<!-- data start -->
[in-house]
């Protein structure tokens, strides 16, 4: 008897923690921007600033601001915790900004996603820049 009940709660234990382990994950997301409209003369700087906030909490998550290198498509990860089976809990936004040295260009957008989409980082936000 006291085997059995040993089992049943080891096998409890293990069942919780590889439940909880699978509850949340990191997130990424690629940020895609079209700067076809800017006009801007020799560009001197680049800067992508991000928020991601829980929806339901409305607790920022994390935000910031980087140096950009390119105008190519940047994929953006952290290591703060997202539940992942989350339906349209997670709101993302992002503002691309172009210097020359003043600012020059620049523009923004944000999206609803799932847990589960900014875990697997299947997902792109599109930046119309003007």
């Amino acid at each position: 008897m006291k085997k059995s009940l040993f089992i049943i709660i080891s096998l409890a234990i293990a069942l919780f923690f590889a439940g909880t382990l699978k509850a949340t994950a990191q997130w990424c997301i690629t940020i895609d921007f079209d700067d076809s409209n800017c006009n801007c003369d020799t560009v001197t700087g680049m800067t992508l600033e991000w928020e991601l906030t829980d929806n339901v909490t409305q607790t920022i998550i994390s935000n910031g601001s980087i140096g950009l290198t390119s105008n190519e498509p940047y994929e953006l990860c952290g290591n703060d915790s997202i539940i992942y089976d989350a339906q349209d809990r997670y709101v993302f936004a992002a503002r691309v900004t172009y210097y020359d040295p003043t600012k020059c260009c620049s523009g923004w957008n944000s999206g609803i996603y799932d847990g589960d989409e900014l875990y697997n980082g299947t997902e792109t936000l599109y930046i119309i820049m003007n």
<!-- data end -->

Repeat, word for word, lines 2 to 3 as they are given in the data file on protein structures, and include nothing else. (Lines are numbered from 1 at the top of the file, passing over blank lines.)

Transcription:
């Protein structure tokens, strides 16, 4: 008897923690921007600033601001915790900004996603820049 009940709660234990382990994950997301409209003369700087906030909490998550290198498509990860089976809990936004040295260009957008989409980082936000 006291085997059995040993089992049943080891096998409890293990069942919780590889439940909880699978509850949340990191997130990424690629940020895609079209700067076809800017006009801007020799560009001197680049800067992508991000928020991601829980929806339901409305607790920022994390935000910031980087140096950009390119105008190519940047994929953006952290290591703060997202539940992942989350339906349209997670709101993302992002503002691309172009210097020359003043600012020059620049523009923004944000999206609803799932847990589960900014875990697997299947997902792109599109930046119309003007």
């Amino acid at each position: 008897m006291k085997k059995s009940l040993f089992i049943i709660i080891s096998l409890a234990i293990a069942l919780f923690f590889a439940g909880t382990l699978k509850a949340t994950a990191q997130w990424c997301i690629t940020i895609d921007f079209d700067d076809s409209n800017c006009n801007c003369d020799t560009v001197t700087g680049m800067t992508l600033e991000w928020e991601l906030t829980d929806n339901v909490t409305q607790t920022i998550i994390s935000n910031g601001s980087i140096g950009l290198t390119s105008n190519e498509p940047y994929e953006l990860c952290g290591n703060d915790s997202i539940i992942y089976d989350a339906q349209d809990r997670y709101v993302f936004a992002a503002r691309v900004t172009y210097y020359d040295p003043t600012k020059c260009c620049s523009g923004w957008n944000s999206g609803i996603y799932d847990g589960d989409e900014l875990y697997n980082g299947t997902e792109t936000l599109y930046i119309i820049m003007n």